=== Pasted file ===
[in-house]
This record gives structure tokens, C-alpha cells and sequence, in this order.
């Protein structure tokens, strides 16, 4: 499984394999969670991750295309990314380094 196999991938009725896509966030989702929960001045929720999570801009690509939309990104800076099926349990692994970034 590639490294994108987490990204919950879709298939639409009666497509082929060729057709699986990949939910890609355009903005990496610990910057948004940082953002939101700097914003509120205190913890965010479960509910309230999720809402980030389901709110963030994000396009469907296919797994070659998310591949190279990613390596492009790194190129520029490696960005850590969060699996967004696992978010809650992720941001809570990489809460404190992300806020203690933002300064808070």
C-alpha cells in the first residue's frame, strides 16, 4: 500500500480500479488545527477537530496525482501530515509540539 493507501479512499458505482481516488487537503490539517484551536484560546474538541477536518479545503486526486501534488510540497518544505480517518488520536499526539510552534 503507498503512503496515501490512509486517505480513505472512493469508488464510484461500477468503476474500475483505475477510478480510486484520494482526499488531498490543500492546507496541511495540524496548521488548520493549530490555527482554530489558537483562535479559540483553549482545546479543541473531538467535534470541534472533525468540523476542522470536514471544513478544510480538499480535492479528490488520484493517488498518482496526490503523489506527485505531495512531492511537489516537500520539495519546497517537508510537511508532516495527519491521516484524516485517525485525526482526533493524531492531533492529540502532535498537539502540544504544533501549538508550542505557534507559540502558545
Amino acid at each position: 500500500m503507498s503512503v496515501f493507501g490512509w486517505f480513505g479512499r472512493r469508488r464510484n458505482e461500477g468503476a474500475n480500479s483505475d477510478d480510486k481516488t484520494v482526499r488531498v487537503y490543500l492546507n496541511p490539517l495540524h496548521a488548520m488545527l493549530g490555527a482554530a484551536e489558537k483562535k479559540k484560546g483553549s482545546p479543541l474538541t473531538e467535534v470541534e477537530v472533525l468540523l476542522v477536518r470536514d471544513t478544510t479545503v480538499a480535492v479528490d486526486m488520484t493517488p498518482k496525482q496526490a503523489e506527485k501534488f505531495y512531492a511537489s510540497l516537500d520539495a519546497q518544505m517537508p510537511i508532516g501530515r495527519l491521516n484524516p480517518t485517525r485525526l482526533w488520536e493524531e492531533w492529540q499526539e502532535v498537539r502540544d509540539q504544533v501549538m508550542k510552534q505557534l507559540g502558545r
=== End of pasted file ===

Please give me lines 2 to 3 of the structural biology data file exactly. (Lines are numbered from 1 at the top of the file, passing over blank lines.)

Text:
This record gives structure tokens, C-alpha cells and sequence, in this order.
């Protein structure tokens, strides 16, 4: 499984394999969670991750295309990314380094 196999991938009725896509966030989702929960001045929720999570801009690509939309990104800076099926349990692994970034 590639490294994108987490990204919950879709298939639409009666497509082929060729057709699986990949939910890609355009903005990496610990910057948004940082953002939101700097914003509120205190913890965010479960509910309230999720809402980030389901709110963030994000396009469907296919797994070659998310591949190279990613390596492009790194190129520029490696960005850590969060699996967004696992978010809650992720941001809570990489809460404190992300806020203690933002300064808070």